As I understand it the wax or varnish is used to increase the contrast of a matte print and does very little, if anything, to actually protect the print. Ansel Adams in his book The Print describes the use of lithographer's varnish. I have done this in the past and the contrast and overall appearence of the print improves. Actually very little varnish is left on the print so there is nothimg to collect dust.
Any wax applied to a print should be a hard wax like carnauba and not a soft wax like beeswax.
Last edited by Gerald C Koch; 07-10-2012 at 08:12 PM. Click to view previous post history.
A rock pile ceases to be a rock pile the moment a single man contemplates it, bearing within him the image of a cathedral.
I have experimented with a product called Renaissance Wax -described as a "micro-crystalline wax polish".
Refined waxes blended to a formula used by the British Museum and restoration specialists internationally to revive and protect valuable furniture,leather,paintings,metals,marble,ivory etc.
Apply sparingly with soft cloth and buff gently. Dries hard instantly. Resists spillage. Does not show finger marks.
All that's printed on the tin. I use it for prints that will be displayed,unprotected by glass.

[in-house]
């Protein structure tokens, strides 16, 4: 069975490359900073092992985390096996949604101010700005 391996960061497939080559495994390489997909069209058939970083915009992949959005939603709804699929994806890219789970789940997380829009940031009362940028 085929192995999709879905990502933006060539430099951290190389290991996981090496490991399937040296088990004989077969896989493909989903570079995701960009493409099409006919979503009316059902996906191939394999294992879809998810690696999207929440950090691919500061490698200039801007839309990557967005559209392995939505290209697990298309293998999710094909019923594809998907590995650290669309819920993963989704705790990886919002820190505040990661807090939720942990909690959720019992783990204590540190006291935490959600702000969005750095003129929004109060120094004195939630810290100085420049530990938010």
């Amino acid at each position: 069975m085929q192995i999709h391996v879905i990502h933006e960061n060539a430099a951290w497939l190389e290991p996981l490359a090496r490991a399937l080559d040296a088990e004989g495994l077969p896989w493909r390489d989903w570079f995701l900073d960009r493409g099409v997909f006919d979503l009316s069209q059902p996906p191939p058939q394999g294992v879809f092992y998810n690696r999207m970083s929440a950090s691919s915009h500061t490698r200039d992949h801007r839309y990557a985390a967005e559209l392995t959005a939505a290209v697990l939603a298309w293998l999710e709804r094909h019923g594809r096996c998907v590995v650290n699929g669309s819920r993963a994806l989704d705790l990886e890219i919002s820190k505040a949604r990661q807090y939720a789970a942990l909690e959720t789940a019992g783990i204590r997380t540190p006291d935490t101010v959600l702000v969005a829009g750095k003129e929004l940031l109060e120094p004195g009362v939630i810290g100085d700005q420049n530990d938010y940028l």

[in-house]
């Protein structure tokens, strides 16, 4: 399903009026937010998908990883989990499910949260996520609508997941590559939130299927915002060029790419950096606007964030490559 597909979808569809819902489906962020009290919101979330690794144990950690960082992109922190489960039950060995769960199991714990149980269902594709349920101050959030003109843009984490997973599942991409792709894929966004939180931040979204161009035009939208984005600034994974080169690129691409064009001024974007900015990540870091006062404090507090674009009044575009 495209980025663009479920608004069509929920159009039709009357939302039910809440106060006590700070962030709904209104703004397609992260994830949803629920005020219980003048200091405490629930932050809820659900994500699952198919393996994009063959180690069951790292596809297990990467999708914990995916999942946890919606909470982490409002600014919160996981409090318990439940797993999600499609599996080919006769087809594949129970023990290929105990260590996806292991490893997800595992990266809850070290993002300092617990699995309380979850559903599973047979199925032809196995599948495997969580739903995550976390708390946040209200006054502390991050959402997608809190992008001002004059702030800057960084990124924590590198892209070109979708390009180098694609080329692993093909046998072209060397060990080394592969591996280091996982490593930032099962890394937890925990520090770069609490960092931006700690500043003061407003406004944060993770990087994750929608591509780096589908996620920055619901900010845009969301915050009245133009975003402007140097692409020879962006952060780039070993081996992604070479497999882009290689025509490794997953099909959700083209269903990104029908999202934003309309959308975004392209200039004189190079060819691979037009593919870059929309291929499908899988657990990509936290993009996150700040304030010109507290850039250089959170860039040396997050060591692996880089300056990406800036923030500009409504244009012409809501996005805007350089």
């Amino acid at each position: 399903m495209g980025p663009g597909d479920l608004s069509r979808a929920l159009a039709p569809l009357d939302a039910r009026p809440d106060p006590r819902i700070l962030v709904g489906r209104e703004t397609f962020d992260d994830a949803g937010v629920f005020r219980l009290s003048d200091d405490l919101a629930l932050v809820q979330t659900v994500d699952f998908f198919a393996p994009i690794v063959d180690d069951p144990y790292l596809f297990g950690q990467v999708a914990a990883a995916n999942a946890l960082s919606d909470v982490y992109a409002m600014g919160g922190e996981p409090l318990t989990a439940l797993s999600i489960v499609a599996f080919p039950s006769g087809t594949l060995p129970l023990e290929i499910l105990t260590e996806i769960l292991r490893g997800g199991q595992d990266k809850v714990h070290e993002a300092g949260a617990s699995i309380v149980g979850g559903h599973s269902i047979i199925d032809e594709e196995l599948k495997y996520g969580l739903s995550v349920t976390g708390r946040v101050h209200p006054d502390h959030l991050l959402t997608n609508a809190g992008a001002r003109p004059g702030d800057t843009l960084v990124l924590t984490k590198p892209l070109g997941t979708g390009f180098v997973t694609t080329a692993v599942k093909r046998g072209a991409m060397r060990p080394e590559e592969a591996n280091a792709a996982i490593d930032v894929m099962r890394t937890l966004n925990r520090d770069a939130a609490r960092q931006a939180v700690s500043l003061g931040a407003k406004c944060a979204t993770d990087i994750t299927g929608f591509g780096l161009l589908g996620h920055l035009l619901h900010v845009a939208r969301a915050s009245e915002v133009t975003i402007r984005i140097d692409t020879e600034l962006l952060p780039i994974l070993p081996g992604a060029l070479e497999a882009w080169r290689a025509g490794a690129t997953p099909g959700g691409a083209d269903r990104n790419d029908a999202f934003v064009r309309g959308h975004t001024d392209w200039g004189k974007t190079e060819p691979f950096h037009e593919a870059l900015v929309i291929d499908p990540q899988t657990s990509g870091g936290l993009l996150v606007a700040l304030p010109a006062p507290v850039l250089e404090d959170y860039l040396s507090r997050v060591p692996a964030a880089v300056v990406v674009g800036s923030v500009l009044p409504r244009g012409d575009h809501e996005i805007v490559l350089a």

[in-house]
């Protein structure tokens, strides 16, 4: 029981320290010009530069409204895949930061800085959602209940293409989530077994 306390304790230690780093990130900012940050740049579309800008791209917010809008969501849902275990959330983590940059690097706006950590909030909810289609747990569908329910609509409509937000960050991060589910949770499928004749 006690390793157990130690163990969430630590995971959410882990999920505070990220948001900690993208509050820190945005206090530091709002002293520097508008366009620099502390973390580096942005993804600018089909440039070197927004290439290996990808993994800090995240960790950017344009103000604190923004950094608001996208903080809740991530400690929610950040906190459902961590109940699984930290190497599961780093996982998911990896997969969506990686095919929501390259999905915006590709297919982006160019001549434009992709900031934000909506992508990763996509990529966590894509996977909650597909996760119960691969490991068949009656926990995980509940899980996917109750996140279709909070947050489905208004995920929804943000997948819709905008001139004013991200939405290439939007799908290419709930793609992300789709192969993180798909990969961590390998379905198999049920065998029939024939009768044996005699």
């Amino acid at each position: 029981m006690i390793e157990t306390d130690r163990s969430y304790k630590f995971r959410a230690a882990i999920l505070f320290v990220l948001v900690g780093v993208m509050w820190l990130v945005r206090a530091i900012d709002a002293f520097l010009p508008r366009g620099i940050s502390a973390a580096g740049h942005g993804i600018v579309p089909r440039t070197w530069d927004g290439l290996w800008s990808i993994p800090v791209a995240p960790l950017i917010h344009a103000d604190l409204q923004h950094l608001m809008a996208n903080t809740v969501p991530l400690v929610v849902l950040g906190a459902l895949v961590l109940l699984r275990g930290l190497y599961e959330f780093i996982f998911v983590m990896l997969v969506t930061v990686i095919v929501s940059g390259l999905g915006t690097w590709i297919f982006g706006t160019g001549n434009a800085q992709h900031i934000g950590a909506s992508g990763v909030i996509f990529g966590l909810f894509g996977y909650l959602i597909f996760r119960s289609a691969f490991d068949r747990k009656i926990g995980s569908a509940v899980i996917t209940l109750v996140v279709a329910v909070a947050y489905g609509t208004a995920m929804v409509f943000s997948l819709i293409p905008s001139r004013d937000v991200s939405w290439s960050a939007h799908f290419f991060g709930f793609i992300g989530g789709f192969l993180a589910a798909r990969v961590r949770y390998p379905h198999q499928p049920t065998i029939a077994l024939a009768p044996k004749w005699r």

Several years on - no adverse affects noted.
I, also, have used Renaissance Wax. I tried several coats on a few palladium prints on Arches Platine and on Bienfang Graphics 360 that had been dry mounted to a heavier paper. In each case there was a slight increase in apparent d-max and a very slight sheen. I also tried it on some lith prints that were on a semi-gloss paper. Again, there was a very slight increase in the gloss - not all that much different than what one would see after buffing the print with a very soft cloth. I did this 3 or 4 years ago and I don't see any adverse effects.
I hadn't considered it but I like Smudger's idea of using it on prints to be displayed without glass.
I agree with Darkroom Dan on this -the effect is subtle,by no means a panacea.By which I mean a print with poor D-Max won't be saved - Small effect,but just noticeable. Atmospheric crud wipes clean without effort (fly specks for example).
I'm rather reassured by this - I'd rather show a print than hide it in a box because I can't afford to glass and frame it.
Excellent on silverware too ,which I guess is what silver/gelatin is anyway..